Friday, August 31, 2012

The Peter-Pan years?

At a party last weekend, amongst a group of people I had met only hours and minutes before, I declared my age to be 'twenty six and a half'. Obviously the declaration caused significant amusement to my new friends (well they may not be my new friends after that outburst) who thought the practice of counting halves probably should have stopped when my age went into double digits.

I was reacting to the charge from my friend Patrick that I was in my 'late twenties'. Shocked at this libelous accusation I proceeded to tell him my theory that the years 20, 21, 22, 23 constitute one's early twenties, 24, 25, 26 mid twenties and 27, 28 and 29 late twenties. I told him that I was currently 6 months away from being in my late twenties as I am 'twenty six and a half'.

For the past few days I have been trying to pinpoint the exact reasons behind my outburst, and my reluctance to be labelled as being in my late twenties. Of course, no one likes getting older. No one likes watching the appearance of the faintest of frown lines, finding their second (!) grey hair, having twinges of back pain.

But I think my reluctance stems from something slightly different. In a conversation over Skype with my friend Darren a few weeks back I declared myself to be in 'my Peter Pan years'. That day I had seen another Facebook announcement of an old school friend's engagement. I was delighted for her but it made me think about the fact that I am a long way off hitting some of those major growing-up milestones.

Don't get me wrong I am in no hurry to find myself engaged, or in a job with a pension and a parking space. I guess I am just struggling to get my head around the fact that more of my peers are in those situations. Whereas I am bouncing around Nairobi still telling people that I don't know what I want to do when I grow up and counting my ages in fractions. Have I, by moving here, stopped some of the inevitable processes of growing up? And did I do so intentionally?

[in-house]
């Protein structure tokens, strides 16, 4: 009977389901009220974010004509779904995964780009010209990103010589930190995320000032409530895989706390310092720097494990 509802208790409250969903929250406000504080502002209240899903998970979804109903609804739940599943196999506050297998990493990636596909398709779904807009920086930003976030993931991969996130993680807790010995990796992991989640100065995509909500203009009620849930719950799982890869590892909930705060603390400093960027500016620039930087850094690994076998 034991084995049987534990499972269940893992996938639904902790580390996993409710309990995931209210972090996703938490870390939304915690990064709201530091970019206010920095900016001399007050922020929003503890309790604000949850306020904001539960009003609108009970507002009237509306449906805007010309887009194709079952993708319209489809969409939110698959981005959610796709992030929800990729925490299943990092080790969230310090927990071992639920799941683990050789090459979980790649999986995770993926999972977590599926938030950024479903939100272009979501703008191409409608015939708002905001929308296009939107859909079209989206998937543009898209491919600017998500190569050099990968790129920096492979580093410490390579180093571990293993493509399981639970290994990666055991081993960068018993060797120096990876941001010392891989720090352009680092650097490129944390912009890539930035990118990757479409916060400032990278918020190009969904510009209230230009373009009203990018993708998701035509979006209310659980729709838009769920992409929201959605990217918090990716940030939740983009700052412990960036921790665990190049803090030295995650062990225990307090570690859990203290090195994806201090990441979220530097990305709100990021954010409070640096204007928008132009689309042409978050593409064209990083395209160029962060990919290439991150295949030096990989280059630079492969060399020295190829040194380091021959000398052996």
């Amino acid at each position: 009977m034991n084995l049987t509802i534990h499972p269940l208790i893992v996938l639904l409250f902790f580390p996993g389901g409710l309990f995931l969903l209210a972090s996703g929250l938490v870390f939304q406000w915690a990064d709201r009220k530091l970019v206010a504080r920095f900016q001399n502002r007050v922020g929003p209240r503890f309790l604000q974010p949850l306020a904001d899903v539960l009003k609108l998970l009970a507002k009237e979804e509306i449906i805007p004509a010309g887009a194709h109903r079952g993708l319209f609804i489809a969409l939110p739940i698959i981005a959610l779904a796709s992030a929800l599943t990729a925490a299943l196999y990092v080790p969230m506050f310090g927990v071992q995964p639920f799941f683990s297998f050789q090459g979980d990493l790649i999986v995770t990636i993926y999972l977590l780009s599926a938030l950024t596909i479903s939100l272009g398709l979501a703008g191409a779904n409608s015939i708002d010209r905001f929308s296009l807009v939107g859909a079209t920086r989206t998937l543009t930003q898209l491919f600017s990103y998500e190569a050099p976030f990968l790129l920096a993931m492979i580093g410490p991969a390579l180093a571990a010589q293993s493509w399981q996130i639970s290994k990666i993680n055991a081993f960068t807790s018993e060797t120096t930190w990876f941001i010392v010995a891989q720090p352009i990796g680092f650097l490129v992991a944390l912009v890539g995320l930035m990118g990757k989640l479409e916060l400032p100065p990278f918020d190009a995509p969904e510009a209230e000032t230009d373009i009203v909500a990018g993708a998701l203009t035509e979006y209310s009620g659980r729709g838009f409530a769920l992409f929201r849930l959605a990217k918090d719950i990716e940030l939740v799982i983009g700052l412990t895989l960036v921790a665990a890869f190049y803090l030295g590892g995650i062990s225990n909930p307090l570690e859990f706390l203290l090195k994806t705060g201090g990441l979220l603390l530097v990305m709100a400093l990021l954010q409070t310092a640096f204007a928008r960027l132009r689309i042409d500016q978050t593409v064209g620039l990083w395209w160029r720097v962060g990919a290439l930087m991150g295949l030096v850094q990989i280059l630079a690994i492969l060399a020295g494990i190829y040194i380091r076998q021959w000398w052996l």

But if I am really in my Peter Pan years surely I shouldn't care about the fact that the days are passing? That I am almost in my late twenties. That I am, in fact, getting older.

Despite some days mulling over these questions, I am no nearer to finding an answer. I am happy with where I am right now. I live in Nairobi, I like what I'm doing in terms of work, I have made some lovely friends.

So is Nairobi my Neverland? I guess I'll only really know when I leave. And I am not going to be doing that any time soon.


  1. I think some of those growing-up milestones are things that become rarer depending on your situation and interests - e.g. with certain careers/fields it's less likely you'll have a permanent pensionable job but that doesn't necessarily indicate 'not growing up' (oh, careers in the arts, you wacky things). Some fields lend themselves more to 'settling down'; and peer groups and cultural context definitely influence the marriage-and-babies ages.

    And then there's stuff that isn't necessarily a milestone but is an experience, and it's stuff that many people don't do - like living in a foreign country, say, which I think of as a very 'grown-up' or 'leading to grown-up-ness of some kind' experience rather than Neverlandesque. (I also think taking control of your destiny re: doing work that you like is a 'grown-up' sort of thing. Just sayin'.)

    So, yes. I'm not entirely convinced of how grown-up the grown-ups are, I guess, but I suppose it speaks volumes that I seem to count grown-ups as 'other people'. Twenty-six is totally mid-twenties, though. Yes indeed.

  2. I'm fine with people getting hitched, but when friends started applying for planning permission, that freaked me. Friends are building structures that will last for 100+ years. These are the same friends who thought it never got old to put grass in the hood of my jacket! Crazy.

  3. Claire (with an i) I completely agree that the milestones I mentioned, pensions and what not, are getting rarer for many of our friends and peers. Maybe I need to get my head around other types of milestones/markers of one's being a grown-up. I love your point about experiences being potentially better markers of the passage of time, you are so wise.

    Clare (with no i) Applications for planning permission, that is very grown up altogether as it is, like you say, so permanent.

  4. Any enthusiasm for including 27 in the mid-twenties bracket? Anyone?...